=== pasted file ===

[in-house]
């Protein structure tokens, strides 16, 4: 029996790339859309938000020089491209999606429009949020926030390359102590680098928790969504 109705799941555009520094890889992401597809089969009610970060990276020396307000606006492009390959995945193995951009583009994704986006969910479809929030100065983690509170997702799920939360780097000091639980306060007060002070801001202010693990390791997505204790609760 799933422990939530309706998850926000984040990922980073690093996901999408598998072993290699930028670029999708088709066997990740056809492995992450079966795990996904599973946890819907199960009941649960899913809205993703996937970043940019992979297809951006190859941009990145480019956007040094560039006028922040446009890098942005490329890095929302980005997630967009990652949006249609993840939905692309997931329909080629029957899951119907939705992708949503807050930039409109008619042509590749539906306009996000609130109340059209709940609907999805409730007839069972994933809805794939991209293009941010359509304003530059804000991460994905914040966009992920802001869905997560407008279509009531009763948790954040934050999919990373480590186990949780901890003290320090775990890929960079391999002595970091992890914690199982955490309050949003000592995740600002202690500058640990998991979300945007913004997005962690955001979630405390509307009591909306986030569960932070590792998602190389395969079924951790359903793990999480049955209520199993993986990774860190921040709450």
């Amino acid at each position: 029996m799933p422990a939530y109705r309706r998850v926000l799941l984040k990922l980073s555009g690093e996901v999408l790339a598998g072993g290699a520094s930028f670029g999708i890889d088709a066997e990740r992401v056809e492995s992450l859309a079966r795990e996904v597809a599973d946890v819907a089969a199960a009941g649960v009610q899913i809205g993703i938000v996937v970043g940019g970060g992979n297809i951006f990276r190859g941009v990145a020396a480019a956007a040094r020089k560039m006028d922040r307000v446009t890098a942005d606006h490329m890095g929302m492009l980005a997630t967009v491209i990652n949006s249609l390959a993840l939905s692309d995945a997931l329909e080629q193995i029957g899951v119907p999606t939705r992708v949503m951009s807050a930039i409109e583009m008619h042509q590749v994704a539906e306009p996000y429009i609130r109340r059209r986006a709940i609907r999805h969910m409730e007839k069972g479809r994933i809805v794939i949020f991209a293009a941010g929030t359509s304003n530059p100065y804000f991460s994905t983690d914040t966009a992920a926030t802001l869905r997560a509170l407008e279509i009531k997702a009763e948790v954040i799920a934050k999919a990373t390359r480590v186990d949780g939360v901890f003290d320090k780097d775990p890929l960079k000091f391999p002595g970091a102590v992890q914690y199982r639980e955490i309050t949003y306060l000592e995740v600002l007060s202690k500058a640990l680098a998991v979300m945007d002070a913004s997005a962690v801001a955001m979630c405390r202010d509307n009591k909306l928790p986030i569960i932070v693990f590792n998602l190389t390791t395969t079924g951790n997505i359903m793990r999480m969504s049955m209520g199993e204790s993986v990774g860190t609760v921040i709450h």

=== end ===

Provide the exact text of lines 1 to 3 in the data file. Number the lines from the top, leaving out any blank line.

[in-house]
């Protein structure tokens, strides 16, 4: 029996790339859309938000020089491209999606429009949020926030390359102590680098928790969504 109705799941555009520094890889992401597809089969009610970060990276020396307000606006492009390959995945193995951009583009994704986006969910479809929030100065983690509170997702799920939360780097000091639980306060007060002070801001202010693990390791997505204790609760 799933422990939530309706998850926000984040990922980073690093996901999408598998072993290699930028670029999708088709066997990740056809492995992450079966795990996904599973946890819907199960009941649960899913809205993703996937970043940019992979297809951006190859941009990145480019956007040094560039006028922040446009890098942005490329890095929302980005997630967009990652949006249609993840939905692309997931329909080629029957899951119907939705992708949503807050930039409109008619042509590749539906306009996000609130109340059209709940609907999805409730007839069972994933809805794939991209293009941010359509304003530059804000991460994905914040966009992920802001869905997560407008279509009531009763948790954040934050999919990373480590186990949780901890003290320090775990890929960079391999002595970091992890914690199982955490309050949003000592995740600002202690500058640990998991979300945007913004997005962690955001979630405390509307009591909306986030569960932070590792998602190389395969079924951790359903793990999480049955209520199993993986990774860190921040709450």
């Amino acid at each position: 029996m799933p422990a939530y109705r309706r998850v926000l799941l984040k990922l980073s555009g690093e996901v999408l790339a598998g072993g290699a520094s930028f670029g999708i890889d088709a066997e990740r992401v056809e492995s992450l859309a079966r795990e996904v597809a599973d946890v819907a089969a199960a009941g649960v009610q899913i809205g993703i938000v996937v970043g940019g970060g992979n297809i951006f990276r190859g941009v990145a020396a480019a956007a040094r020089k560039m006028d922040r307000v446009t890098a942005d606006h490329m890095g929302m492009l980005a997630t967009v491209i990652n949006s249609l390959a993840l939905s692309d995945a997931l329909e080629q193995i029957g899951v119907p999606t939705r992708v949503m951009s807050a930039i409109e583009m008619h042509q590749v994704a539906e306009p996000y429009i609130r109340r059209r986006a709940i609907r999805h969910m409730e007839k069972g479809r994933i809805v794939i949020f991209a293009a941010g929030t359509s304003n530059p100065y804000f991460s994905t983690d914040t966009a992920a926030t802001l869905r997560a509170l407008e279509i009531k997702a009763e948790v954040i799920a934050k999919a990373t390359r480590v186990d949780g939360v901890f003290d320090k780097d775990p890929l960079k000091f391999p002595g970091a102590v992890q914690y199982r639980e955490i309050t949003y306060l000592e995740v600002l007060s202690k500058a640990l680098a998991v979300m945007d002070a913004s997005a962690v801001a955001m979630c405390r202010d509307n009591k909306l928790p986030i569960i932070v693990f590792n998602l190389t390791t395969t079924g951790n997505i359903m793990r999480m969504s049955m209520g199993e204790s993986v990774g860190t609760v921040i709450h």